When we give husbands “tie-breaker” power, do we end up damaging intimacy?
Often the best conversations on this blog don’t happen in the posts themselves, but in the comments. And today I wanted to share a comment that came in on one of Keith’s earlier “men’s corner” posts about making decisions–plus another comment that I’d never noticed before that was on that same post!
I think the post got noticed again because this week Keith chimed in again with his post on seeing sex through a female lens, and then people followed rabbit trails! But on that earlier post about decisions, Terri wrote:
I’ve heard this teaching all my life too, that somebody has to make the final decision. My two cents’ worth from my own experience: There are other types of partnerships besides marriage, and in no full partnership do they give one partner the permanent, unchanging, back-pocket Decision-Making Badge. A business partnership between two people, for example. Somehow they manage to come to a decision when one must be made — because they have to.
While a marriage is not a business partnership, the similarities do extend here. Two partners needing to come to agreement CAN do so — unless they themselves have decided on the shortcut of granting one of them the decision-making badge. Then there’s less pressure and less motivation to come to agreement. It’s a shortcut.
Pairs of adults make decisions together all the time. Marriage partners aren’t special or unique in needing to come to agreement and make hard decisions with people they don’t agree with from time to time. I believe we need to not excuse ourselves from the sometimes hard effort of working through decisions rather than simply offloading the work and responsibility on one spouse and excusing the other from work or responsibility in making hard decisions. (And I believe it would be a lot less hard if we pursued understanding rather than compliance! Which we tend to do.)
Let’s Look at The Evidence: Do Marriages Work Better When the Husband Decides?
When we give someone the right to make the final decision, we do provide a shortcut
I think she’s absolutely right. When discussing this concept of decision-making, I often hear people telling me, “ah, but without someone to be the tie-breaker, you’d always be at an impasse!” And they look proud when they say this, like it’s a trump card.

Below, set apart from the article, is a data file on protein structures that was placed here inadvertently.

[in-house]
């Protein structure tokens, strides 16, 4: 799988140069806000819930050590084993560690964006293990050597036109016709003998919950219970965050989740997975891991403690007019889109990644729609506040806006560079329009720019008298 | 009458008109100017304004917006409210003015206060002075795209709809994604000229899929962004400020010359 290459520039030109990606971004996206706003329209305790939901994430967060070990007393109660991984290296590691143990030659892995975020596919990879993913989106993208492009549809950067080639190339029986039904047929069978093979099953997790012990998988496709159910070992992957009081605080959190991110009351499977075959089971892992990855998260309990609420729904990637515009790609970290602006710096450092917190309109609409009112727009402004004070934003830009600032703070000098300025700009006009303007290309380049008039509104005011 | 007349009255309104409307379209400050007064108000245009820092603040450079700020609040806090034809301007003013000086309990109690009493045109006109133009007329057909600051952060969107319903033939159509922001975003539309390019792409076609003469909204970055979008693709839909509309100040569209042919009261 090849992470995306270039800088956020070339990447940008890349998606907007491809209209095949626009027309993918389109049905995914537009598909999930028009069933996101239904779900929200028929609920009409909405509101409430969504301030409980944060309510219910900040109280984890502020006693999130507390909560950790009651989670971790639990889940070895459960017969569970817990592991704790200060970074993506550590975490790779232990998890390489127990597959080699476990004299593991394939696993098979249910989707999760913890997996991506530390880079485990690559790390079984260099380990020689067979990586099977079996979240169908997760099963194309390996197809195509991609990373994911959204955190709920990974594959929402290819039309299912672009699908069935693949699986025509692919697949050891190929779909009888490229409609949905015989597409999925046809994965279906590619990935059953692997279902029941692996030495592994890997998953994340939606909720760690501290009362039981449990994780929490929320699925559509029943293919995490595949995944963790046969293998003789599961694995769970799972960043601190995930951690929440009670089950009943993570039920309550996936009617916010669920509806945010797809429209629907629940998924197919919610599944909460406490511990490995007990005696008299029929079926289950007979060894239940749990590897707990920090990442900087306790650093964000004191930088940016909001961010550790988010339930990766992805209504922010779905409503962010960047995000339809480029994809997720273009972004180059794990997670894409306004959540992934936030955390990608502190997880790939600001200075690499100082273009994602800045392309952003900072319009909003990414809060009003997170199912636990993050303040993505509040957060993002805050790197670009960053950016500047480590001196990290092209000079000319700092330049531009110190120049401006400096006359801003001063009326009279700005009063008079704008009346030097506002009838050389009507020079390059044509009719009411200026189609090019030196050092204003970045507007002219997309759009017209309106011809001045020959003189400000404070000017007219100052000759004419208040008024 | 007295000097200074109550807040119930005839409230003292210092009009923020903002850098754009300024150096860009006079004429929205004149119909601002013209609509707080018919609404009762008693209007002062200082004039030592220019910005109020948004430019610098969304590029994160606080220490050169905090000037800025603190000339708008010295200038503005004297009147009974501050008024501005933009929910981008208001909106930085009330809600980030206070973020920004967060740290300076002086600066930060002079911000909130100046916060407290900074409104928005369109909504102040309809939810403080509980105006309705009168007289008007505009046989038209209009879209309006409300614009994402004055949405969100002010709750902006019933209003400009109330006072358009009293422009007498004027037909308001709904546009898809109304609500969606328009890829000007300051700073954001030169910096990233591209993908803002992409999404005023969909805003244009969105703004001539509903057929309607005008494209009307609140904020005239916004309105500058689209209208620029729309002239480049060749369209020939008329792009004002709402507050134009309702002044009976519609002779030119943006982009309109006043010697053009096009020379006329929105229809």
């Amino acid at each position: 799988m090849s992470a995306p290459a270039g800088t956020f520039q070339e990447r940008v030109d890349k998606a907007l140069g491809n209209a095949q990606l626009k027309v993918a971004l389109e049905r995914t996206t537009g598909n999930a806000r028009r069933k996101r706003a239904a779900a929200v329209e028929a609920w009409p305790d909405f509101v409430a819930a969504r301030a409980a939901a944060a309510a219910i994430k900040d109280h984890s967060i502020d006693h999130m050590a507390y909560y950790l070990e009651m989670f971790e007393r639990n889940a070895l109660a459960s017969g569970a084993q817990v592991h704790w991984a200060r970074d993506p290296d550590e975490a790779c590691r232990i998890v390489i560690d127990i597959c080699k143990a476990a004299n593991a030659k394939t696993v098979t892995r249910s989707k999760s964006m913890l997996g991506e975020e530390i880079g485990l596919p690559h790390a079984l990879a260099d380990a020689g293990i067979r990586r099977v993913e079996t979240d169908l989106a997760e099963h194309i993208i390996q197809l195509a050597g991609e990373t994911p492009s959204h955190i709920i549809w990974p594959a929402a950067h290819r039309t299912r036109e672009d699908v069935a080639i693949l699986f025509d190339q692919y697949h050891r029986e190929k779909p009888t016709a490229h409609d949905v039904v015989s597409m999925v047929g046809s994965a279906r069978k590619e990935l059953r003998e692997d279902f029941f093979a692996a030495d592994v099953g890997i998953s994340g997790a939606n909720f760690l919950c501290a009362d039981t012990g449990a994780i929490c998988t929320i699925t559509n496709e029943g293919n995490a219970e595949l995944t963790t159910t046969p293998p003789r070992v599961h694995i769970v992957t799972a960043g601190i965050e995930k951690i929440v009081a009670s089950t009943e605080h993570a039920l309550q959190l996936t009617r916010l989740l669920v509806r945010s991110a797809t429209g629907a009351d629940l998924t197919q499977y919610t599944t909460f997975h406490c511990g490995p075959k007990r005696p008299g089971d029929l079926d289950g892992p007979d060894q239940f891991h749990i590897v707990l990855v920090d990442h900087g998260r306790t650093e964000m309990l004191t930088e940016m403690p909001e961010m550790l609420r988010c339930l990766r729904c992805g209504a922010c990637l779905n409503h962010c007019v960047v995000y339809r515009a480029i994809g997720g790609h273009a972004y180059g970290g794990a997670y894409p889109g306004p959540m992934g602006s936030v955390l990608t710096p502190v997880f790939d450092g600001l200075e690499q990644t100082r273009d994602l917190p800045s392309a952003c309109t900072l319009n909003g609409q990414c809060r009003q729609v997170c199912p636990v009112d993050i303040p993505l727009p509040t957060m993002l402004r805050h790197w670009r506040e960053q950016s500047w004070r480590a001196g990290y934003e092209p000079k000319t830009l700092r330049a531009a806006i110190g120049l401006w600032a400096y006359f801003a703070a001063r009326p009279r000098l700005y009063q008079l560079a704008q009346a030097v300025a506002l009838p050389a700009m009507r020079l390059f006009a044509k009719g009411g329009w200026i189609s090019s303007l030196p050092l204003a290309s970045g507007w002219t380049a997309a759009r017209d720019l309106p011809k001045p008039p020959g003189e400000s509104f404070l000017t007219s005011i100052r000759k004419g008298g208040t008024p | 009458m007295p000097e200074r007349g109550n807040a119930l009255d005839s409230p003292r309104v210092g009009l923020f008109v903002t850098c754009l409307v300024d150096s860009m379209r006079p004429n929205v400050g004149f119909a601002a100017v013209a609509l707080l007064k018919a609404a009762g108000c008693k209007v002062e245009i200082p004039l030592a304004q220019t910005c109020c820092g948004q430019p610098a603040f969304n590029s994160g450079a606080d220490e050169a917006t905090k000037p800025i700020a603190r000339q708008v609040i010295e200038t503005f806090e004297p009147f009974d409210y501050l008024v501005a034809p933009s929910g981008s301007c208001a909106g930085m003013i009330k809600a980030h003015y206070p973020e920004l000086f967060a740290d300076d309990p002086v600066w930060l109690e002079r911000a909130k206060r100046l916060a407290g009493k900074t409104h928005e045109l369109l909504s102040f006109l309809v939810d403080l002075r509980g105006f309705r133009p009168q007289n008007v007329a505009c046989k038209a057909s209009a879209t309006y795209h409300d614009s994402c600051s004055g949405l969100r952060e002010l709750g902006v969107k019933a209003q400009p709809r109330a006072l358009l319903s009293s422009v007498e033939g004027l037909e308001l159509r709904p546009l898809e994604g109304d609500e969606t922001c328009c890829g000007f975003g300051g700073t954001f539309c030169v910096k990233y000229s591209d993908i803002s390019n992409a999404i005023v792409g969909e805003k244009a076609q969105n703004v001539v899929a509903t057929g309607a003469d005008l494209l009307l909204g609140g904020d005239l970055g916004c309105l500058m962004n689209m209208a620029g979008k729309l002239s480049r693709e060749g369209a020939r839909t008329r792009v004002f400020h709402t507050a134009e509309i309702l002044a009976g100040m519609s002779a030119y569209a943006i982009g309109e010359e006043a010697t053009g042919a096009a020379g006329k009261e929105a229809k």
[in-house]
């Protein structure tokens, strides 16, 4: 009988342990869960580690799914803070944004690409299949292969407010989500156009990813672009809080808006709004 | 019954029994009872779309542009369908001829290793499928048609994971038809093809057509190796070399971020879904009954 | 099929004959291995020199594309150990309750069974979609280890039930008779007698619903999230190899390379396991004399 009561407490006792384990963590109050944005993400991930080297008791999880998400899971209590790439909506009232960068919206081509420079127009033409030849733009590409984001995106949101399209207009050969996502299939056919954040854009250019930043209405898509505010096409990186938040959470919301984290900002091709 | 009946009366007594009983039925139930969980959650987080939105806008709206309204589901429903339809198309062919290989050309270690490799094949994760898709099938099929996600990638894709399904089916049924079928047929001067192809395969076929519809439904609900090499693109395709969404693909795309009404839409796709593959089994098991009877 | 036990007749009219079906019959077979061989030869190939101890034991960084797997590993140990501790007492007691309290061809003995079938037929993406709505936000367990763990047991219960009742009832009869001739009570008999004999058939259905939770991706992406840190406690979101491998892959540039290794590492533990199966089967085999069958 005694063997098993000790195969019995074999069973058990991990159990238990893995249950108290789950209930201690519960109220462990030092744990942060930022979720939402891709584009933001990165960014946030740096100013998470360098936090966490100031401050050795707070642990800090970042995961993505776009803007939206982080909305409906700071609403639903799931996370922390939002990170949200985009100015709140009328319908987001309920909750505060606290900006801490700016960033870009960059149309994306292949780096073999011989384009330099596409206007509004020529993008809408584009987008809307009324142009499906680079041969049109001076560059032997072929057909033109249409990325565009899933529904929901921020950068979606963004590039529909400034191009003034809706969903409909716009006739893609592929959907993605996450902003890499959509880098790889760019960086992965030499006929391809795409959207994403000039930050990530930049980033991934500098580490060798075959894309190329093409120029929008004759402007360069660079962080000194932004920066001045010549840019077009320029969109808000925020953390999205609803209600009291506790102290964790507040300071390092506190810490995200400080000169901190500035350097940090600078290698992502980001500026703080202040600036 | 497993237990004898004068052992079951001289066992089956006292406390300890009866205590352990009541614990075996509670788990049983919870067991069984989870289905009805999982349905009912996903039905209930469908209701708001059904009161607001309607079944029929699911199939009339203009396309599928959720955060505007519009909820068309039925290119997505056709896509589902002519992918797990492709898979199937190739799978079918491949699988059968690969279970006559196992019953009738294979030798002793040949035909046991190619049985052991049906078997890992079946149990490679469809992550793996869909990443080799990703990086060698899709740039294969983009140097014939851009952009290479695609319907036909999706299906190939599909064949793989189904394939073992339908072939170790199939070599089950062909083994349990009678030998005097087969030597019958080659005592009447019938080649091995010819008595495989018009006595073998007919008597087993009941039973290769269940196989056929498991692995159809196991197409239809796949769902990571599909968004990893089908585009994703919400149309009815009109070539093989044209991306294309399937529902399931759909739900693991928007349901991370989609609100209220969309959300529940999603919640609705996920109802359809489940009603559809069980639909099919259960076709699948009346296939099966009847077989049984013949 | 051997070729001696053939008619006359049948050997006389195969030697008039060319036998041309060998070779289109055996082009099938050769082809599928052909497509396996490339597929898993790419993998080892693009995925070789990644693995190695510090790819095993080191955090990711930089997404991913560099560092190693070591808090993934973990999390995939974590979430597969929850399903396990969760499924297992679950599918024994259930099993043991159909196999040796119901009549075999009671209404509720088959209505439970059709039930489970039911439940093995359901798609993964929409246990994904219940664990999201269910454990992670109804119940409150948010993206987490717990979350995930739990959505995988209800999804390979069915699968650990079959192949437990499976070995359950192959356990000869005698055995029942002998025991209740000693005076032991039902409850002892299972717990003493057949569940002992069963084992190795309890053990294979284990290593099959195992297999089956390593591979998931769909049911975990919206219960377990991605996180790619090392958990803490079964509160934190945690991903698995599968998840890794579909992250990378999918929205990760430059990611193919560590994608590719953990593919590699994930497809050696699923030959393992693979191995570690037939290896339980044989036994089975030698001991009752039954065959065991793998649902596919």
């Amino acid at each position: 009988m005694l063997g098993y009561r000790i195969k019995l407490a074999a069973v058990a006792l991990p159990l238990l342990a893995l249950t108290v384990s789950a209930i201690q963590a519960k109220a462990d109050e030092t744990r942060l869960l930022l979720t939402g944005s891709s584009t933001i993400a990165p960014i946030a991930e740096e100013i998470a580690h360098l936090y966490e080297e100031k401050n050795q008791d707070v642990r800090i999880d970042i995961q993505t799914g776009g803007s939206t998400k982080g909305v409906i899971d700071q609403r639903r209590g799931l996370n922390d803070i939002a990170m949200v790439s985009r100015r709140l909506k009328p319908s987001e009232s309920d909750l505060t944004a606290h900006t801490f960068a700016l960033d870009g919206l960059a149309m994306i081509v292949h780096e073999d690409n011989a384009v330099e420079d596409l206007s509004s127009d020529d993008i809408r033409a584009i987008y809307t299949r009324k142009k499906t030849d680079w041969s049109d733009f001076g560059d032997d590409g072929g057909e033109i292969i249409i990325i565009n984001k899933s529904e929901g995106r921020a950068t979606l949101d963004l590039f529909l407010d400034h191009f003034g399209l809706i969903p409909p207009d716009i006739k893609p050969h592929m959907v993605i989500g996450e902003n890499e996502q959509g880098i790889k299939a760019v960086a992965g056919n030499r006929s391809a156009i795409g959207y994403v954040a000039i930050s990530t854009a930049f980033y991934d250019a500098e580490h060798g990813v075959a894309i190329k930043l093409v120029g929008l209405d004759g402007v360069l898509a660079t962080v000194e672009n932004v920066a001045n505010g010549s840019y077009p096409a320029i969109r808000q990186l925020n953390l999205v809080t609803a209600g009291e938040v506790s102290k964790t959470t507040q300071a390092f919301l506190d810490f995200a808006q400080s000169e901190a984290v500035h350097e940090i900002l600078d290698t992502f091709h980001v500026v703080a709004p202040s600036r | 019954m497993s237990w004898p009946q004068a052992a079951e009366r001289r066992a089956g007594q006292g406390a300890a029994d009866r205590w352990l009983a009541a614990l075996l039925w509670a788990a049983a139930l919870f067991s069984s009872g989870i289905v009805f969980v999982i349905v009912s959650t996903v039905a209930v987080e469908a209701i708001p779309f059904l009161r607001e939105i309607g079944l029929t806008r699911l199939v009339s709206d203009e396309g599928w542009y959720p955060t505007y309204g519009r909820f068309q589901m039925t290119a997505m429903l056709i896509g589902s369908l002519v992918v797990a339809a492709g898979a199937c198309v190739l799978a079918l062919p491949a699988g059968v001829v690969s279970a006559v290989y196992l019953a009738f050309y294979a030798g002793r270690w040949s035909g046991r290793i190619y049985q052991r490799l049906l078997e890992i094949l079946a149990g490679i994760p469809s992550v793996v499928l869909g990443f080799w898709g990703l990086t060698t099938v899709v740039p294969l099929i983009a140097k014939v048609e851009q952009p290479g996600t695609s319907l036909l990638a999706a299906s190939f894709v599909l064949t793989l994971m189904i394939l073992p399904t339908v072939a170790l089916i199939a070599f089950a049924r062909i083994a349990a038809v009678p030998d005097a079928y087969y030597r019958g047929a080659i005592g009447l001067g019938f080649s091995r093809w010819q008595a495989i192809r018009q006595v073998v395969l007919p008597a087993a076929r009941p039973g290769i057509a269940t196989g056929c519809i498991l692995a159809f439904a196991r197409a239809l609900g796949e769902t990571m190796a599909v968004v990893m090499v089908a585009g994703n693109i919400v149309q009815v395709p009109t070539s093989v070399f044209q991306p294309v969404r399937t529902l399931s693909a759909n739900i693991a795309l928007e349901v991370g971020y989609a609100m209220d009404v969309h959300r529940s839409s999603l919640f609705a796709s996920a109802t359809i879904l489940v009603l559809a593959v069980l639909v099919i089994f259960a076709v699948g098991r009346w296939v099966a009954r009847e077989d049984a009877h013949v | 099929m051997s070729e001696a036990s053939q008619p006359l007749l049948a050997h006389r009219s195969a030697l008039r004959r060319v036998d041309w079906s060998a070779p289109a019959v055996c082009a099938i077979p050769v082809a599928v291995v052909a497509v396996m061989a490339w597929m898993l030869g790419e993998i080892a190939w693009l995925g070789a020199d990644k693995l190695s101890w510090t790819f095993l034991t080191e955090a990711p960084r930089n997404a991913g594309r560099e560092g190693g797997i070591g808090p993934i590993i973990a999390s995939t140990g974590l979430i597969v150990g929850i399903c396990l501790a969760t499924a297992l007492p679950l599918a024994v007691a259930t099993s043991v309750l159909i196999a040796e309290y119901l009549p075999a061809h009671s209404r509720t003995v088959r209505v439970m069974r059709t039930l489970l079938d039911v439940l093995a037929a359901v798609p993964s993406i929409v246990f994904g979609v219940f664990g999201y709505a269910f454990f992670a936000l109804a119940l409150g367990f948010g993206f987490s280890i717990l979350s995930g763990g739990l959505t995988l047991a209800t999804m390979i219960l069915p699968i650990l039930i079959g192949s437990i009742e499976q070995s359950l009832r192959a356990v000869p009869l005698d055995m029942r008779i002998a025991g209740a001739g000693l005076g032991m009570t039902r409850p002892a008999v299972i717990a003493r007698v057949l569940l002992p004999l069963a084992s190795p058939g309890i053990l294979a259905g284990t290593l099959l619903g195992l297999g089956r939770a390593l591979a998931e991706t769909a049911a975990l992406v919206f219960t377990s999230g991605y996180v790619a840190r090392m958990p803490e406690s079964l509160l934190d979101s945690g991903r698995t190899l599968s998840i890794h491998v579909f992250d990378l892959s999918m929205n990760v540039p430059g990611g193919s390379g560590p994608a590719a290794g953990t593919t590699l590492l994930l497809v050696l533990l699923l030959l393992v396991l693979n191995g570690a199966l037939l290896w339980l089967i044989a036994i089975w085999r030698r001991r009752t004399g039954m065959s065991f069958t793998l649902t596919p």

And I find that strange, because in so many other relationships we just make decisions together throughout our lives. With our siblings; with our friends; or, as Terri said, with business partners. And in marriage, Keith and I make decisions together, even 29 years later. We don’t need a tie-breaker.
If people are so sure they need a tie-breaker, chances are they’ve lived their lives taking shortcuts and have never done the real work of finding a solution.
If you’ve never done the real work, you don’t realize it’s possible. And that’s the problem with giving people a shortcut: when the first sign of difficulty hits, it’s easy to just say, “Okay, well, I’ve got to make the decision then”, and march off in whatever direction he chooses.
But what if, by wrestling it out together, they found a different solution that neither had ever thought of before? I show how this can work in detail in 9 Thoughts That Can Change Your Marriage (it’s thoughts 6&7!), but quite often doing that wrestling opens doors.
And while providing a shortcut is definitely a problem, there are a few other things I wanted to bring up.
Giving a husband tie-breaker power can sometimes mean communication issues are never solved.
By him having the final say, it’s all too easy, when you have conflict, to view that conflict through the lens of “who gets to be right” rather than view the conflict through the lens of “how can we build intimacy”? And that can turn communication problems into disagreements that need an arbiter.
For instance, let’s say that she’s feeling unloved because he’s spending a lot of time talking to his mother, and shares more with his mom than he does with his wife. She brings this up. But because he is the final authority, he tells her that she is wrong.
In fact, in that list of 98 ways you can sin against your husband that was given out by biblical counselors, one of the ways women can sin is by “getting my feelings hurt too much.” So feeling unloved and not liking something your husband is doing is now framed as a sin, rather than as a marriage dynamic that needs to be looked into.
If submitting means letting him decide, then disagreeing becomes more holy than finding agreement.
Then there’s one more perverse outcome to this idea, and it’s that if the way a woman submits is to let her husband be the tie-breaker when they disagree, then if they were to agree, she’d have no chance to submit and do what’s right. Therefore, disagreement and being in disunity is the only way to fulfill your proper role as a wife (similar to how Debi Pearl wrote about as we talked about on Tuesday–you give up your rights and what you want).
I’d suggest that what God wants for couples is us wrestling together to seek out His will, and us understanding that in marriage, we have another person to help serve as a sign that we are hearing from God–or not hearing from Him. And in marriage, we are to excel at giving to one another and serving one another, and finding unity in the Spirit, not just doing what a husband wants.
Anyway, you can read more of Keith’s original post about how the evidence doesn’t support husbands making final decisions, but it’s my prayer that we can work towards marriage which is Jesus centered and not husband centered.
(If you haven’t read it yet, jump into my submission series to see more!)